In the main picture in this Story, the foreground characters from the left, are some of the seven bridesmaids, Alexander, Louise, Prince Edward of Wales, Princess Alexandra of Wales and Queen Victoria.

The other photo in this article is a large silver two-handle cup that stands 24 inches high, has an engraved representation of Duff House and the couple’s coat of arms, and bears the inscription “Presented to H.R.H. the Princess Louise of Wales and The Earl of Fife, K.T. on the occasion of their marriage by the Inhabitants of the Royal Burgh of Banff, July 27, 1889”.  A very handsome gift indeed.

A commemorative special Illustrated London News was published just four days later, and bearing in mind that this publication at that time did not use photos but hand drawn engravings – and there are sixteen of the actual wedding itself in this edition, one being a double page, and the rest at least half a page – is quite remarkable.  Additionally this publication has several dozen engravings of other views, with about a dozen being of Banff and Macduff including Duff House; hence it is a great source for the heritage of the area.

Alexander was first made Duke of Fife and Marquess of Macduff two days later, and, unusually, in 1900 he received a second set of Letters Patent which amended the 1889 ones to allow the Duke’s titles to pass to his and Louise’s daughters Alexandra and Maud, as there was not a male heir. 

The 1st Duke of Fife died in 1912 from pleurisy likely as a result of complications from being shipwrecked off the coast of Morocco while on a cruise on the ss Delhi; the rest of his family all survived. Louise, Duchess of Fife is reputed not to have favoured Duff House, and hence the gift of the estate to the people of Banff and Macduff in 1907.  She is of course the person behind the name of the sports and community club and making Banff and Macduff the only place in the world with two Royal golf courses.  Louise died in 1931, and her remains are with her husband’s in St Ninian’s Chapel at Mar Lodge.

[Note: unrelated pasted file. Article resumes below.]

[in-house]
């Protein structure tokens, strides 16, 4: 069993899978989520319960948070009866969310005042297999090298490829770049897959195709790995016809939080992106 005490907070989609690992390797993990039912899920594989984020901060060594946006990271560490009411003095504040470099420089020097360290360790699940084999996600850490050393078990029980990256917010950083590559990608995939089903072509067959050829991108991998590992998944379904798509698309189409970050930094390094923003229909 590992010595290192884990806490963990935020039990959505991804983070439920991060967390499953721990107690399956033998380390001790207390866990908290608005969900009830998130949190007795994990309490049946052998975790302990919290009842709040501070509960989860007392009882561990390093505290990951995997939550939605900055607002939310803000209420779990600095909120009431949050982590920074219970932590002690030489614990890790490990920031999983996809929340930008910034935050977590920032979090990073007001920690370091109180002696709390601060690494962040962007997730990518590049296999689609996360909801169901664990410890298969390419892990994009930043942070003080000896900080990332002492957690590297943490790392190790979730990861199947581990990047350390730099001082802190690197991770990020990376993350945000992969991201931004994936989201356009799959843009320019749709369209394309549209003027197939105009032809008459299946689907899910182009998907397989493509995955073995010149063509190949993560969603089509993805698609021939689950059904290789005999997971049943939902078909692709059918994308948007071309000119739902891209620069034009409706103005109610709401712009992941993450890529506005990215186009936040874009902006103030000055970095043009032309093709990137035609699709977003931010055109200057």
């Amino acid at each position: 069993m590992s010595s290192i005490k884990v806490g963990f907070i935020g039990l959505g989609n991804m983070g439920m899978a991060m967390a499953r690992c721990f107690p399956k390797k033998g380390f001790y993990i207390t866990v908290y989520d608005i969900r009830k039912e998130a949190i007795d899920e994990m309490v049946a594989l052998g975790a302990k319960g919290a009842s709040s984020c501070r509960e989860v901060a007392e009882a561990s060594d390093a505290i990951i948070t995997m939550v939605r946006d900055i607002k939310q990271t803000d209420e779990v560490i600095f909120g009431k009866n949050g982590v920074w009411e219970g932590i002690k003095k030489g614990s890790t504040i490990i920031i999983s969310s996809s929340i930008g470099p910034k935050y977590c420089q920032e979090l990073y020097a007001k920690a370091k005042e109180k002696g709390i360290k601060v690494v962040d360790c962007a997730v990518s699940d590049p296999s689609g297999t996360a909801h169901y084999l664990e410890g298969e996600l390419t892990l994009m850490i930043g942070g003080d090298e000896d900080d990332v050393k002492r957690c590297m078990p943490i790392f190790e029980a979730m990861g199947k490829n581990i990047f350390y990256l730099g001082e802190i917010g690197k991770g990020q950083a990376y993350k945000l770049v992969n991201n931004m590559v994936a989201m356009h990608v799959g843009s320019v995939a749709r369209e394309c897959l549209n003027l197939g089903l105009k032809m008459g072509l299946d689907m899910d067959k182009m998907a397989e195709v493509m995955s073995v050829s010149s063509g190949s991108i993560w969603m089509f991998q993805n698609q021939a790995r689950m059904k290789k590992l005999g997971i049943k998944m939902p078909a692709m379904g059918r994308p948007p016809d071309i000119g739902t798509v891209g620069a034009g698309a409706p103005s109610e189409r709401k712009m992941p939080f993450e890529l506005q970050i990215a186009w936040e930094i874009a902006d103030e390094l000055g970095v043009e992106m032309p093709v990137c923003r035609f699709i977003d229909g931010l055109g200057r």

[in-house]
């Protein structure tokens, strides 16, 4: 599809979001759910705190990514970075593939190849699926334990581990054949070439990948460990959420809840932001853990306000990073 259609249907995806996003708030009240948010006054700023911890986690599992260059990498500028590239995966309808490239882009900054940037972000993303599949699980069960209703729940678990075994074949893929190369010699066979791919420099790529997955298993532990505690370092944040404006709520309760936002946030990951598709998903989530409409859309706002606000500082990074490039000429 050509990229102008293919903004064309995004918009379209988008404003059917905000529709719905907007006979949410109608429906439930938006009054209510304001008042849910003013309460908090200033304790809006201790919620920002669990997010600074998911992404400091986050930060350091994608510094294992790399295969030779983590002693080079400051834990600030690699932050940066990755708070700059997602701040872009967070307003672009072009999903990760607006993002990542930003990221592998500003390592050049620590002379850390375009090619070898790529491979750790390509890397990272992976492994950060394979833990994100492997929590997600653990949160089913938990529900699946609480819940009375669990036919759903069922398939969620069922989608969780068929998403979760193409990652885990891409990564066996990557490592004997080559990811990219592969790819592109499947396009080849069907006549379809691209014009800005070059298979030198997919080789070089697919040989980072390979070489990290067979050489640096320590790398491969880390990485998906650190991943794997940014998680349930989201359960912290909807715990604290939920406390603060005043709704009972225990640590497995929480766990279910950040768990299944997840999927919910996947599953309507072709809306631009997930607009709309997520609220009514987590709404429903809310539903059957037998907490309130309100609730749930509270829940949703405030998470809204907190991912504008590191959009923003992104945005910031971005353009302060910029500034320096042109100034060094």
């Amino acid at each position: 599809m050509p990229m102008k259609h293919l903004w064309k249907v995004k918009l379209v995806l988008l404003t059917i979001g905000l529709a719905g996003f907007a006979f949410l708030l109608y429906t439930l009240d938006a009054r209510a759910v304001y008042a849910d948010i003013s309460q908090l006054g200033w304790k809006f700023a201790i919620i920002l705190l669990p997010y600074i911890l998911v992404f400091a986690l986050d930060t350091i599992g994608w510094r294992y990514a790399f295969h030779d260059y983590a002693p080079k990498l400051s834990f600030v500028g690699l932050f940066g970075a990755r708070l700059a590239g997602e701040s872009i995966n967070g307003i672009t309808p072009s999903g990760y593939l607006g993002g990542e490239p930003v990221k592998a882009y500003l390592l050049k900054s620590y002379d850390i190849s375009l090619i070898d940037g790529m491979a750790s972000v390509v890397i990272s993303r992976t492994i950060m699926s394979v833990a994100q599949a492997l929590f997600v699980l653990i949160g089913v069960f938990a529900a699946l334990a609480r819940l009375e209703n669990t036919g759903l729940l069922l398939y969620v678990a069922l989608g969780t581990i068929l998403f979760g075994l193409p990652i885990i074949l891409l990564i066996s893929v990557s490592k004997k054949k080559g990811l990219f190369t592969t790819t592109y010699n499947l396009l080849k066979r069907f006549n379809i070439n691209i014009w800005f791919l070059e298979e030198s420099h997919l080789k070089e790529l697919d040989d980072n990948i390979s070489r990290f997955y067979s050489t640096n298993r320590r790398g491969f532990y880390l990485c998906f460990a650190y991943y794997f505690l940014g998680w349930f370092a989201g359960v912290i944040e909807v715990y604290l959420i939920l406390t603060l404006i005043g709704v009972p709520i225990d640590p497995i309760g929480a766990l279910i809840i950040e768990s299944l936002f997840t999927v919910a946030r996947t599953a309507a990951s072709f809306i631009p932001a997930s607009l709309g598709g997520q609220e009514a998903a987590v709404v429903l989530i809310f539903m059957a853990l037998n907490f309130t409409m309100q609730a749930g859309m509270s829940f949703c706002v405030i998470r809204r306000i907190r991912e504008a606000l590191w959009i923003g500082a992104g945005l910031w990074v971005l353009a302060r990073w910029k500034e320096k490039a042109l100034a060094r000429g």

Greyscale image of U-boat, taken from starboard bow

It’s 30th June 1940.  Captain Heinz Scheringer had taken his vessel out to the southwest of Ireland, looking for cargo vessels to torpedo.  It had been quite a successful patrol – they had sunk three allied ships already.  That evening they sighted a convoy, and overtook it to set up a night attack.

At 01.18 on 1st July the U-26 fired a torpedo at, and hit, the Zarian; one of the ships in the convoy.

What Captain Scheringer hadn’t known was that he had been sighted the evening before, and HMS Gladiolus, the escort corvette, was already on full alert.  Just ten minutes later and the Gladiolus was dropping depth charges based on an Asdic contact – the U-26 at 80 metres depth.  The U-boat was badly damaged; one of the aft ballast tanks flooded uncontrollably and she sunk by the stern to 230m (it’s maximum rated depth was just 200m!).  6 hours later she was forced to the surface – but it was dark and luck was temporarily with the U-boat as she managed to avoid notice from the corvette.